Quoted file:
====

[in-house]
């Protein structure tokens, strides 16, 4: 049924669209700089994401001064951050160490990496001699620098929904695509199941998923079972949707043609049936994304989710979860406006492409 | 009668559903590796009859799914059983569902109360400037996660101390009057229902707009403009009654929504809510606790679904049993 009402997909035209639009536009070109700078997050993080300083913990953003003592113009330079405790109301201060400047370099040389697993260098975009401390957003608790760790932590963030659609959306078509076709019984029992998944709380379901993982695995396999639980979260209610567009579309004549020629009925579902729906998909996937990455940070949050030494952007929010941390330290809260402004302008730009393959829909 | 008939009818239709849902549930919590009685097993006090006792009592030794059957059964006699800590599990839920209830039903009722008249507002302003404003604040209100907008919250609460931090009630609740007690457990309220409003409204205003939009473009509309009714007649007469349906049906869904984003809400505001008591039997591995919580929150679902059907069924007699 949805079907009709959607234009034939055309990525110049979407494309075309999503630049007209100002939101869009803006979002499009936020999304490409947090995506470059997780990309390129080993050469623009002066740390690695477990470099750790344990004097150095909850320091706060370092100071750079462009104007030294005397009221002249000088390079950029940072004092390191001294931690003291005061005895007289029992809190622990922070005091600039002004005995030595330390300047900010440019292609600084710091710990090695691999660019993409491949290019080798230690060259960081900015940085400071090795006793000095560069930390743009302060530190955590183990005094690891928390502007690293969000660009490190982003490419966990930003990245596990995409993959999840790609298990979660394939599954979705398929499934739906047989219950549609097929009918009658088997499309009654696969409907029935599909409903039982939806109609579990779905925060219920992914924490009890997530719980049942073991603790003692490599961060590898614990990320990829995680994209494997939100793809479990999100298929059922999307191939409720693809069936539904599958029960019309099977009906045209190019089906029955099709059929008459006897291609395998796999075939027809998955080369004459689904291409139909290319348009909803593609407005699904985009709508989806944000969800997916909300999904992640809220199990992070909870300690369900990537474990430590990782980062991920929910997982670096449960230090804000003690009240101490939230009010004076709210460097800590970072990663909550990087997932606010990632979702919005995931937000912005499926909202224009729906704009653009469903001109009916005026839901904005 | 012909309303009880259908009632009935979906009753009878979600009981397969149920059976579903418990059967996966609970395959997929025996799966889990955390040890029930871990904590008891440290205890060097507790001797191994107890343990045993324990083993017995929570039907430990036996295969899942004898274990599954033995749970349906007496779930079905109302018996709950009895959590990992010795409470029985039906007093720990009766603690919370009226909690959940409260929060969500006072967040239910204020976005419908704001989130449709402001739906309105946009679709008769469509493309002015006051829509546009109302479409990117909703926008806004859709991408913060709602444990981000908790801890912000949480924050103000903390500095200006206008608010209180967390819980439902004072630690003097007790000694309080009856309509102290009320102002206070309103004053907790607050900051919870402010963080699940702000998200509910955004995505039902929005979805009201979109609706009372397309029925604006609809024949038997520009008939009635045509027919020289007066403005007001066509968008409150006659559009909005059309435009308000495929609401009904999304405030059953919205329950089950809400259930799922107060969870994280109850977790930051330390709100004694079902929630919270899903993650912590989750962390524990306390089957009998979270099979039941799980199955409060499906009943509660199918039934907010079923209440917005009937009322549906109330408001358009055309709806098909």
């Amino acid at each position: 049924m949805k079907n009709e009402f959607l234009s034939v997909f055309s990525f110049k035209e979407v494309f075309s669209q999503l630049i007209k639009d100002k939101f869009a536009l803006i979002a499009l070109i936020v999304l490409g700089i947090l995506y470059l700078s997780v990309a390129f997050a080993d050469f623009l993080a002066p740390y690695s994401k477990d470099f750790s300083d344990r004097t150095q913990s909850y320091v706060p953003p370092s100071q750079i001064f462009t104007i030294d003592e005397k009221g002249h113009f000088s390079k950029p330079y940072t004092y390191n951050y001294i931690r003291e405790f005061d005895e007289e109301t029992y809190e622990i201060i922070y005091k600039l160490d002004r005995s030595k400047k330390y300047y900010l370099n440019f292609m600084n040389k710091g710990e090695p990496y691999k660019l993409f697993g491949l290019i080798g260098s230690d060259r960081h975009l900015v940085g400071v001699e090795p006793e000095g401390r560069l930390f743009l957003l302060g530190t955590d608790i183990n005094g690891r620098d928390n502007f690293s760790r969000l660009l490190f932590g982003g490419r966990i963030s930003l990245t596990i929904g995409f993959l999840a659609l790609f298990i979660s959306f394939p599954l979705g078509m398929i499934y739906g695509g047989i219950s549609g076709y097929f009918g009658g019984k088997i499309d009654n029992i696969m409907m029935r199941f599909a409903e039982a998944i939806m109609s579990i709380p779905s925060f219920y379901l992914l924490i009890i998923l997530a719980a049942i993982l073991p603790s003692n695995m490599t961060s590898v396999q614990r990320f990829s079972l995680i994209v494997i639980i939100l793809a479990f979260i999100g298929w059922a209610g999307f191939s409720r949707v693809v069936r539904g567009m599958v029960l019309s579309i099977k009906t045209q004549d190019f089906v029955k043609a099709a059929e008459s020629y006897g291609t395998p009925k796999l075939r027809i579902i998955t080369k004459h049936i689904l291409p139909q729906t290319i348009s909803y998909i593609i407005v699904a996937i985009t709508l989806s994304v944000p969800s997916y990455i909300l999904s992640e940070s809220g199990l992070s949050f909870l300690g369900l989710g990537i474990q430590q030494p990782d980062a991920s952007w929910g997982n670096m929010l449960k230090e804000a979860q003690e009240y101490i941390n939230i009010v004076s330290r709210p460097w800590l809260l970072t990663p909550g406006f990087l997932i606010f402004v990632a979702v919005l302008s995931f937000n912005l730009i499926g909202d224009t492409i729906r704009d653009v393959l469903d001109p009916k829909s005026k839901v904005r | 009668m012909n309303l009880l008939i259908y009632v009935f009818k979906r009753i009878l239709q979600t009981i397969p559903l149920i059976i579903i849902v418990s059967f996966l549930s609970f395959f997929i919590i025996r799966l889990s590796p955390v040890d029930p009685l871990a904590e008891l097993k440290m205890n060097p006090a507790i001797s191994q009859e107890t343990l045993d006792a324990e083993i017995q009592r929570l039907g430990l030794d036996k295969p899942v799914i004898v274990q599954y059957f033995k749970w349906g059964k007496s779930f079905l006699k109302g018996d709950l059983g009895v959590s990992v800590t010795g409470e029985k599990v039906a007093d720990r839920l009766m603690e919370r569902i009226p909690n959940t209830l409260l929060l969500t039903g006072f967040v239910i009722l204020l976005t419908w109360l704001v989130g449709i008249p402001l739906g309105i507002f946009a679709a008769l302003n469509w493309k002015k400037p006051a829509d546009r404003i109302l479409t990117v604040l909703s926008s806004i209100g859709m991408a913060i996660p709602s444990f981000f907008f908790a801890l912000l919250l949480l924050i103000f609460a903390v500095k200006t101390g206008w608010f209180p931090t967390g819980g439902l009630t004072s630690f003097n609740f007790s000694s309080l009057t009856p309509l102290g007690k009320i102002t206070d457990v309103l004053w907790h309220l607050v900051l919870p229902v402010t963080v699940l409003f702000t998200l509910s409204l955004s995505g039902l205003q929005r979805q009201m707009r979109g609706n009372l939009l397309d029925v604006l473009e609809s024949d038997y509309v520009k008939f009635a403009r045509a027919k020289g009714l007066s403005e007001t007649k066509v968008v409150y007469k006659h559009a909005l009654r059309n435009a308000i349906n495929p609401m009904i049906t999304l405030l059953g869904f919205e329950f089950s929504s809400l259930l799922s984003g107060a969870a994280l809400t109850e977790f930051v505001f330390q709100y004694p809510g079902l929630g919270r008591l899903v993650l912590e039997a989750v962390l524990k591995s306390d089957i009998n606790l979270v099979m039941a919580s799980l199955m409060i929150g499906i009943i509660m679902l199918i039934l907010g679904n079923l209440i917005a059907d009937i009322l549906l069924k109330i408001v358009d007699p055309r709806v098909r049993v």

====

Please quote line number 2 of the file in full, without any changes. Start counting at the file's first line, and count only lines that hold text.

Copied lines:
């Protein structure tokens, strides 16, 4: 049924669209700089994401001064951050160490990496001699620098929904695509199941998923079972949707043609049936994304989710979860406006492409 | 009668559903590796009859799914059983569902109360400037996660101390009057229902707009403009009654929504809510606790679904049993 009402997909035209639009536009070109700078997050993080300083913990953003003592113009330079405790109301201060400047370099040389697993260098975009401390957003608790760790932590963030659609959306078509076709019984029992998944709380379901993982695995396999639980979260209610567009579309004549020629009925579902729906998909996937990455940070949050030494952007929010941390330290809260402004302008730009393959829909 | 008939009818239709849902549930919590009685097993006090006792009592030794059957059964006699800590599990839920209830039903009722008249507002302003404003604040209100907008919250609460931090009630609740007690457990309220409003409204205003939009473009509309009714007649007469349906049906869904984003809400505001008591039997591995919580929150679902059907069924007699 949805079907009709959607234009034939055309990525110049979407494309075309999503630049007209100002939101869009803006979002499009936020999304490409947090995506470059997780990309390129080993050469623009002066740390690695477990470099750790344990004097150095909850320091706060370092100071750079462009104007030294005397009221002249000088390079950029940072004092390191001294931690003291005061005895007289029992809190622990922070005091600039002004005995030595330390300047900010440019292609600084710091710990090695691999660019993409491949290019080798230690060259960081900015940085400071090795006793000095560069930390743009302060530190955590183990005094690891928390502007690293969000660009490190982003490419966990930003990245596990995409993959999840790609298990979660394939599954979705398929499934739906047989219950549609097929009918009658088997499309009654696969409907029935599909409903039982939806109609579990779905925060219920992914924490009890997530719980049942073991603790003692490599961060590898614990990320990829995680994209494997939100793809479990999100298929059922999307191939409720693809069936539904599958029960019309099977009906045209190019089906029955099709059929008459006897291609395998796999075939027809998955080369004459689904291409139909290319348009909803593609407005699904985009709508989806944000969800997916909300999904992640809220199990992070909870300690369900990537474990430590990782980062991920929910997982670096449960230090804000003690009240101490939230009010004076709210460097800590970072990663909550990087997932606010990632979702919005995931937000912005499926909202224009729906704009653009469903001109009916005026839901904005 | 012909309303009880259908009632009935979906009753009878979600009981397969149920059976579903418990059967996966609970395959997929025996799966889990955390040890029930871990904590008891440290205890060097507790001797191994107890343990045993324990083993017995929570039907430990036996295969899942004898274990599954033995749970349906007496779930079905109302018996709950009895959590990992010795409470029985039906007093720990009766603690919370009226909690959940409260929060969500006072967040239910204020976005419908704001989130449709402001739906309105946009679709008769469509493309002015006051829509546009109302479409990117909703926008806004859709991408913060709602444990981000908790801890912000949480924050103000903390500095200006206008608010209180967390819980439902004072630690003097007790000694309080009856309509102290009320102002206070309103004053907790607050900051919870402010963080699940702000998200509910955004995505039902929005979805009201979109609706009372397309029925604006609809024949038997520009008939009635045509027919020289007066403005007001066509968008409150006659559009909005059309435009308000495929609401009904999304405030059953919205329950089950809400259930799922107060969870994280109850977790930051330390709100004694079902929630919270899903993650912590989750962390524990306390089957009998979270099979039941799980199955409060499906009943509660199918039934907010079923209440917005009937009322549906109330408001358009055309709806098909």